(1943 - Present)
Louise Glück was born in New York City to a Jewish family and raised in nearby Long Island. She developed anorexia in her teens, the treatment for which prevented her from enrolling in college after high school; instead, she attended poetry classes at Sarah Lawrence College and Columbia University. At Columbia, Glück studied with Stanley Kunitz and Léonie Adams, both of whose mentorship she has cited as important to her work. She began publishing poetry around this time, which soon found placements in major publications such as Poetry, The Nation, and The New Yorker. Her first full-length poetry collection, Firstborn, came out in 1968; since then, she has published eleven more.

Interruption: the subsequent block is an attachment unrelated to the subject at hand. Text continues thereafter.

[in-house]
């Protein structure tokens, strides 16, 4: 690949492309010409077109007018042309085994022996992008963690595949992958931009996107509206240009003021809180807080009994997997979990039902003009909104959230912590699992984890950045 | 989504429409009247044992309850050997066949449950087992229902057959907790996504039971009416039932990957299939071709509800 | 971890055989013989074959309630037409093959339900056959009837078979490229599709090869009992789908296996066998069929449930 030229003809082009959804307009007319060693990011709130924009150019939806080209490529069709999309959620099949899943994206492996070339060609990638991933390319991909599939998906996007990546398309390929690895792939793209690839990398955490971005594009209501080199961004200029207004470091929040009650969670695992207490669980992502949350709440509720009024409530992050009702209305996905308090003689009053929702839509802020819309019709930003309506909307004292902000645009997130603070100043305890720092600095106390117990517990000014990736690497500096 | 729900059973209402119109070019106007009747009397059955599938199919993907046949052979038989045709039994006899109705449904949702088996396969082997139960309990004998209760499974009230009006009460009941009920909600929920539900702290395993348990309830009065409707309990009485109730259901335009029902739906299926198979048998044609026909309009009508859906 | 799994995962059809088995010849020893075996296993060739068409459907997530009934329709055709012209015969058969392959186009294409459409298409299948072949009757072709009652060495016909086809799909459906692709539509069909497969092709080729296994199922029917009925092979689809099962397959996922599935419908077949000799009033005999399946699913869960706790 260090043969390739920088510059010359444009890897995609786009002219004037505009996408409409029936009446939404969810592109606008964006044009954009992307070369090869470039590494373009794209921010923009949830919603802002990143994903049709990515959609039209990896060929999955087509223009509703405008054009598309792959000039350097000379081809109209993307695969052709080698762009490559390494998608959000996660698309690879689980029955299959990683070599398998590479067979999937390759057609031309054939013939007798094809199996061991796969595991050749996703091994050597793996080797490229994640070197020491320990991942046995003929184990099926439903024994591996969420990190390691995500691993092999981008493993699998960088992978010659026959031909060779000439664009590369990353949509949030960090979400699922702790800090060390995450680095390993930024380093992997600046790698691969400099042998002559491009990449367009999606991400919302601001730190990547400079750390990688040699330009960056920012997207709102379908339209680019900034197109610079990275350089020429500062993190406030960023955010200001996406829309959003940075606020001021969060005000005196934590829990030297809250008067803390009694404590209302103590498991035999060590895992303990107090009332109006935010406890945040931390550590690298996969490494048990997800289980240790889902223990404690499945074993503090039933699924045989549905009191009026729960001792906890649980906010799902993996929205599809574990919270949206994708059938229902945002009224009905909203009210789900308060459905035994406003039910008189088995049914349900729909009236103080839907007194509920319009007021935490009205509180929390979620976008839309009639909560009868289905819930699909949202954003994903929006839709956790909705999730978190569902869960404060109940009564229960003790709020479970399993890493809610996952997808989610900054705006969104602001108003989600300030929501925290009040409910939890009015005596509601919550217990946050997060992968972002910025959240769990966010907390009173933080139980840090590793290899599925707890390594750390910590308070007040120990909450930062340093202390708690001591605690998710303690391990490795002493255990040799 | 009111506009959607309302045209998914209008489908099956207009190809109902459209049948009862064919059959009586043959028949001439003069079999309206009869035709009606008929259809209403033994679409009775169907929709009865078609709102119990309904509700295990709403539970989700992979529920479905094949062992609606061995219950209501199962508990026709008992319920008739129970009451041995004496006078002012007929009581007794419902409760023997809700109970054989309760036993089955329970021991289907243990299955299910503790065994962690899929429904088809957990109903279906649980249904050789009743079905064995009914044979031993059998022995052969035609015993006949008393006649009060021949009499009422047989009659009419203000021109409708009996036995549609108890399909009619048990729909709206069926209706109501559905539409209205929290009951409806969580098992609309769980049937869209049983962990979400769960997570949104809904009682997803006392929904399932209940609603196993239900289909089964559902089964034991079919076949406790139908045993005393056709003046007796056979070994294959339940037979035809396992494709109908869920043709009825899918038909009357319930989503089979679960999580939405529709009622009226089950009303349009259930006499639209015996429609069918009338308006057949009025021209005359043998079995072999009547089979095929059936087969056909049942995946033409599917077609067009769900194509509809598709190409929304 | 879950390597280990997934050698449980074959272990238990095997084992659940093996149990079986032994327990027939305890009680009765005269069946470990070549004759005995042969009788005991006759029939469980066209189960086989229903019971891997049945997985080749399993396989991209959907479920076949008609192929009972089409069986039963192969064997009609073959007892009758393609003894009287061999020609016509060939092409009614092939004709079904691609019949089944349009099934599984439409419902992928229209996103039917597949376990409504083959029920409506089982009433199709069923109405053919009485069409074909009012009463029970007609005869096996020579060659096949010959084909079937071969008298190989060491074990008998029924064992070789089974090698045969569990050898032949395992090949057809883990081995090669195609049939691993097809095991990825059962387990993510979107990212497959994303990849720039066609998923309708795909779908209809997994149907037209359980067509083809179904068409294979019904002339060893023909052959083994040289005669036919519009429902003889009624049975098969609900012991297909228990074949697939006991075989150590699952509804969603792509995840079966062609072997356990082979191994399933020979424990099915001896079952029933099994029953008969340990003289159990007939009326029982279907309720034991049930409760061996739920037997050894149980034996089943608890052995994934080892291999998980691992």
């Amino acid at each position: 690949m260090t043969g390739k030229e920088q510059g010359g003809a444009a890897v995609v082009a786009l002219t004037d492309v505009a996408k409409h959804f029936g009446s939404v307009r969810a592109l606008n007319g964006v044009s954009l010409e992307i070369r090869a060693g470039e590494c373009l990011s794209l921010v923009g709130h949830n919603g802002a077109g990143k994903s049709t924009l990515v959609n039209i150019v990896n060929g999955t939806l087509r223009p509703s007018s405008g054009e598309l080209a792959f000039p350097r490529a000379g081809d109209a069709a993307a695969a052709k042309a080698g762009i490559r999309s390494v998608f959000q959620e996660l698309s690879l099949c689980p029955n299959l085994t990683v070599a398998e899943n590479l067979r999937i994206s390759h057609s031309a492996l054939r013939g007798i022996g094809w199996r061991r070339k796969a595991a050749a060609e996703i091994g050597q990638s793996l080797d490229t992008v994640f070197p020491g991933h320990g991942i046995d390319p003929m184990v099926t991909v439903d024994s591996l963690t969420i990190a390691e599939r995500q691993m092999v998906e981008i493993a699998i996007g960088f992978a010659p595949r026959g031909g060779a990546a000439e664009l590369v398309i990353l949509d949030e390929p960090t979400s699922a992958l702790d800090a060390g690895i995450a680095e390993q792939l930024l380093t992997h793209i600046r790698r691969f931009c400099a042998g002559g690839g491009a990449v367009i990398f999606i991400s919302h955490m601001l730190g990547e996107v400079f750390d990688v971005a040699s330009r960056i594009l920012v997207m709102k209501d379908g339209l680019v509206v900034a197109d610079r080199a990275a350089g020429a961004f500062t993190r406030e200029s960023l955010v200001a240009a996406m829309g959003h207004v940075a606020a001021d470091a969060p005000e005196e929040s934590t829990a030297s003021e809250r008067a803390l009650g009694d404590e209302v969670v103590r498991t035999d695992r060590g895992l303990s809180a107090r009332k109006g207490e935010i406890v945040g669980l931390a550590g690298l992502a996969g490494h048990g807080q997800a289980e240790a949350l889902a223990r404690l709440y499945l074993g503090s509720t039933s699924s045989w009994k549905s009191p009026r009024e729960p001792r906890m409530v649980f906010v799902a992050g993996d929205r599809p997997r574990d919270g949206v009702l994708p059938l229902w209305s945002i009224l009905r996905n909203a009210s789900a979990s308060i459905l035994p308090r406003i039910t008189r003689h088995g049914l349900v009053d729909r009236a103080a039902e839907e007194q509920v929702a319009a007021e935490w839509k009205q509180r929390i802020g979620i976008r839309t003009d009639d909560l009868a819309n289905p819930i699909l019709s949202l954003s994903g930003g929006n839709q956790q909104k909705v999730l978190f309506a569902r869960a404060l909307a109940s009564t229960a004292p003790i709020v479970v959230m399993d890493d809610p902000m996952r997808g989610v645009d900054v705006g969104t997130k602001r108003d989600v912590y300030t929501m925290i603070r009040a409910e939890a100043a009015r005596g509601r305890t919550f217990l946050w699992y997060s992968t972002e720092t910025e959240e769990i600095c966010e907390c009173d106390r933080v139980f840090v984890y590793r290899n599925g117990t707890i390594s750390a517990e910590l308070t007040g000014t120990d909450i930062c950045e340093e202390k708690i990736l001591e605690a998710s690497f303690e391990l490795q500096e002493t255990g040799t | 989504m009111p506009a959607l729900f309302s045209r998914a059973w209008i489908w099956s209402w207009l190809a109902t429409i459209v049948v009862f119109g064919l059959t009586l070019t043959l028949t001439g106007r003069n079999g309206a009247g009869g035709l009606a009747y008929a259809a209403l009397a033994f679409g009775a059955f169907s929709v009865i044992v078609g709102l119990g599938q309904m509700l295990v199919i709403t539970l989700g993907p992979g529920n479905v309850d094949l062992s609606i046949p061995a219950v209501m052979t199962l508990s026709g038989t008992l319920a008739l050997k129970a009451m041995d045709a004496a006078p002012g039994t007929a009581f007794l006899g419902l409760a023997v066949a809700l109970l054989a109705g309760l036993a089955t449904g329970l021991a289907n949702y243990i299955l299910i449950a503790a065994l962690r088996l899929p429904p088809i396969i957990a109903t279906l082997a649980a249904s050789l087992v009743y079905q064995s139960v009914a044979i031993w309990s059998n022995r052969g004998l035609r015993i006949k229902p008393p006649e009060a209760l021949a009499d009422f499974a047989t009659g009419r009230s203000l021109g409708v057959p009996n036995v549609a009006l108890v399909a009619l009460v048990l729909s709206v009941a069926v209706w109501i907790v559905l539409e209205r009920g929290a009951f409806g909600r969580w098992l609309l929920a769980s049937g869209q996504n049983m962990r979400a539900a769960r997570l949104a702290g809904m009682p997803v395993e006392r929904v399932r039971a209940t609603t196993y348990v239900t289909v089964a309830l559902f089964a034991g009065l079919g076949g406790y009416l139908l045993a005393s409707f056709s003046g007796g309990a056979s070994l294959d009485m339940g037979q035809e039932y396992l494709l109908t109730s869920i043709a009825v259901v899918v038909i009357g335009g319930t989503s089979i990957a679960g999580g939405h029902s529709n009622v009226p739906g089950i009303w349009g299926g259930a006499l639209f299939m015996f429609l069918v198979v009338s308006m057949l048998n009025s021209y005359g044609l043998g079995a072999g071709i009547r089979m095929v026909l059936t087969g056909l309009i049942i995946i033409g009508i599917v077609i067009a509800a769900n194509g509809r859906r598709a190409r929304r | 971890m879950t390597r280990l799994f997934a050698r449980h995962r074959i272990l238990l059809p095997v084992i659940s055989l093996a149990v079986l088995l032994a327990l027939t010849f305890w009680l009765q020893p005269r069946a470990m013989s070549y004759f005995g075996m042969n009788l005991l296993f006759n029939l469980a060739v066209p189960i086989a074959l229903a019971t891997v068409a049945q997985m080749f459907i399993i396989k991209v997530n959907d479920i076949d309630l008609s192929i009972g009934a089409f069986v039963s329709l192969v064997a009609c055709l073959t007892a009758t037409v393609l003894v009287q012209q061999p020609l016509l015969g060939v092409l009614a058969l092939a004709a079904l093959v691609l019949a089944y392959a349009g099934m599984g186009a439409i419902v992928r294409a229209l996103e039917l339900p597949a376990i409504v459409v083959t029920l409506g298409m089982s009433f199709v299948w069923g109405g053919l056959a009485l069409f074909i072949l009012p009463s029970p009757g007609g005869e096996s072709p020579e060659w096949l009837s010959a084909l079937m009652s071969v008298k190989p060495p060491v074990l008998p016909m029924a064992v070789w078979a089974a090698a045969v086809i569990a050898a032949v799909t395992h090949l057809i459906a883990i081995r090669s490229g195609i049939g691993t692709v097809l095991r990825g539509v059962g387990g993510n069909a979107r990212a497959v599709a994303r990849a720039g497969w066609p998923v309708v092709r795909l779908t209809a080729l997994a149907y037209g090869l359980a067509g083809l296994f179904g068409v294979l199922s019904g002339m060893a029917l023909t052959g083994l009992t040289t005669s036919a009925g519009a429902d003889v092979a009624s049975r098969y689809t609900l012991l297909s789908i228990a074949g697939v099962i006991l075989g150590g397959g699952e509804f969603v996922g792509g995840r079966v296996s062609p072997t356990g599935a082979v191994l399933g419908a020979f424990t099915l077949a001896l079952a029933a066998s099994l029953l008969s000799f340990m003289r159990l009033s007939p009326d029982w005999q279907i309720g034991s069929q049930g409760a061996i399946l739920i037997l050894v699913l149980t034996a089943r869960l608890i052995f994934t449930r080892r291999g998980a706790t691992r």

Glück’s dreamlike, intimate lyric poetry is known for its technical precision and bleak subject matter. Often autobiographical in nature, it evades the label of confessionalism through her use of personas, often drawn from myth. The much-admired poet’s many accolades include the Pulitzer Prize, National Book Award, National Book Critics Circle Award, Wallace Stevens Award, Lannan Literary Award for Poetry, and National Humanities Medal, as well as the 2020 Nobel Prize in Literature. She was named the 12th United States Poet Laureate in 2003 and the judge for the Yale Series of Younger Poets in the same year. Glück is currently writer-in-residence at Yale University and lives in Cambridge, Massachusetts.